The world of the mice and the world of rats seem like counterparts of each other to me, the mice living up above in a boarded-up abandoned old house that ensures their safety from predators and comes with the benefit of the larder of an elderly lady to raid during the winter while the rat-folk lurk down in the sewers and cling to their wicked lives by preying upon other living creatures. And the gateway separating these worlds of light and darkness is none other than the infamous Grille. When I got to the part that mentions how the mice only speak of it in fearful whispers, I found myself wondering why the mice have stayed for so long in a house with the world of the rats so terrifyingly close that it almost touches their own. I mean, come on! I love cake as much as the next person but can the fare provided courtesy of the doting nephews of the old lady next door really be so divinely scrumptious that I’d be willing to live in constant dread of being dragged underground and eaten alive by cannibals? Then I catch myself, realizing that I’m making the mistake of thinking of the situation from the perspective of a human. These are mice who are lucky to have constant access to delicious pastries and shelter at all. Perhaps the outside world is so full of mortal peril that the small and vulnerable mice deem the risk to be worth it, forcing themselves to believe that they will be fine so long as they don’t think about The Grille and the horror of what lies beyond it, just waiting to be unleashed. Which makes it that much scarier that the thing seems to be alive and constantly whispers to the mice to come and explore the other side of it. Who else finds it incredibly sinister that there just so happens to be a conveniently mouse-sized hole in one corner?

    What a haunting picture the author paints on the canvas of our minds as Piccadilly and Albert stumble blindly through the sewers, holding paws for fear that they may get separated in the dark and never find each other again. It feels as though the two mice are trapped in the underworld and wandering along the bleak shore of The River Styx. On wrong turn, one false step and they’re dead. The darkness is almost a character in its own right, an enemy from which they cannot escape from even behind closed eye-lids, forcing its way into their minds and dragging them into its depths. You can taste the sheer terror that comes from not knowing where you are or if you’ll ever make it out of that terrible place alive. Imagine the impression it left on me as a child. Believe me when I say that this stuff has never left me. The passage which describes Albert being tormented by visions of his wife and children waiting for him to cross a seemingly endless tunnel and be reunited with them is heartbreaking, again much like something from a Greek myth, especially since the shocking conclusion of Chapter One sees to it that he will never be with them again. A chilling question to consider is why he cries out one last time before the end comes. Was it out of pain? Or was it horror because he saw what Jupiter looks like? We’re not told and that is so creepy it makes my skin crawl.

    I’m not gonna lie, folks. Just as I had a favorite Ninja Turtle back in the day, so too did I have a favorite mouse and that mouse was Piccadilly. The moment he walked around the corner of that tunnel and into Albert’s life, I thought he was so cool I wanted to be him. He seemed to embody everything I looked up to. He was brave and tough (traits anyone would need to possess if they’d survived being lost and alone underground for several days) and he has such a cheeky way of speaking that I couldn’t help loving this guy. And yet this born survivor with an attitude shows moments of vulnerability such as when he starts losing hope of ever escaping from the sewers and when the all-consuming darkness freaks him out so much he thinks Albert is a monster luring him to his death. This made my hero feel much more human (in a mousy sort of way) than he would if he’d been presented as totally unflappable by the situation and impervious to feelings. I have to wonder what his childhood was like. He lost his parents at a young age so who took care of him while he was growing up? Perhaps the time he spent with Albert was the closest thing he ever knew to having a father. Oh Piccadilly…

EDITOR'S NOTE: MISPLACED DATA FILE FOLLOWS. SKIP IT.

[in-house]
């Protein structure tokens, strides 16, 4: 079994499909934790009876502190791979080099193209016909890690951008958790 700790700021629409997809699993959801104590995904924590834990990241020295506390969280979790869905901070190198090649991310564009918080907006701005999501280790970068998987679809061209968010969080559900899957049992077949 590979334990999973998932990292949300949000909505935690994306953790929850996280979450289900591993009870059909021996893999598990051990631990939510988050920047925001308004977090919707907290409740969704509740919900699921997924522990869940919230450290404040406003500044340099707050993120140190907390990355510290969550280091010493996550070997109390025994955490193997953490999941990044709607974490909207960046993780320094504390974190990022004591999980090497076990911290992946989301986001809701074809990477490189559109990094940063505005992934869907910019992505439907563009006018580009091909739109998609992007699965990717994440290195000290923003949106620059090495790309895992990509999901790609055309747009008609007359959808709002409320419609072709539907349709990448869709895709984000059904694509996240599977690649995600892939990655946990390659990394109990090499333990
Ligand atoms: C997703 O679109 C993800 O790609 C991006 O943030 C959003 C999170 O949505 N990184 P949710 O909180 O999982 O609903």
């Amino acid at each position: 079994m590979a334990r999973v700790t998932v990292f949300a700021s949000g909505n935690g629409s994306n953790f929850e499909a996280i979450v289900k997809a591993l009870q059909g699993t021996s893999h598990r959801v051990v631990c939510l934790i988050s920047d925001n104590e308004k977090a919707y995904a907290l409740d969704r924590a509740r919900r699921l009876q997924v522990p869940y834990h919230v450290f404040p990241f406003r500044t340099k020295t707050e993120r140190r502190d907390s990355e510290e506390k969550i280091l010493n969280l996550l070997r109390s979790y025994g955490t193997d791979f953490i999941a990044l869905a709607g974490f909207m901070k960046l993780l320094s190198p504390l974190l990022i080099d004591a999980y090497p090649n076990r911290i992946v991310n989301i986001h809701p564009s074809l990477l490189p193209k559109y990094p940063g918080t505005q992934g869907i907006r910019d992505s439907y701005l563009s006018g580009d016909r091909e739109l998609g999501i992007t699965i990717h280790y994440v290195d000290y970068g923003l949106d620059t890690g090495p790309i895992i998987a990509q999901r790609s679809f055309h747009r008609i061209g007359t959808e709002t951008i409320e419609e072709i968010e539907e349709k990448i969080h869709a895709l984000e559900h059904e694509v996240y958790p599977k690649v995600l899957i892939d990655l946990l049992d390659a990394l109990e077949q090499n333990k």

So just what does it imply about Jupiter if a fearsome rat like Morgan is reduced to cowering with terror in his presence? It says that he’s the most awesomely scary evil overlord to ever appear in a story written for children, that’s what it bloody well says! Yowza wowza! He has a personality so magnificently evil that you could read page after page that consisted solely of him making Morgan cringe as drawls remarks of withering sarcasm! Matt, you are so right about how he waxes lyrical when leaving his chief henchrat in no doubt that he’s unhappy about the mutinous miners! That speech he gave was a thing of devilish beauty! The moment when he roars with fury and the candles on either side of the archway suddenly blaze, turning the whole chamber blood-red is the precise moment when he sears himself a specially reserved place among my all-time favorite villains in the history of…of…of ever! I’m not surprised Jupiter appears on the cover of the book in all his fearsome glory! What other choice could there have possibly been? The sight of those eyes burning at you from the endless night of the dark portal is bound to capture your gaze! I know that when my own fell upon a copy of the book for the very first time, it triggered an immediate reaction of wanting to read it just so that I could find out what in the name of Hell that thing was! Wanna hear something cool that I realized? When the candles start burning like hellfire, the shadows that conceal Jupiter remain undisturbed and impenetrable in spite of the infernal light-show taking place! The dark portal is darker than darkness itself!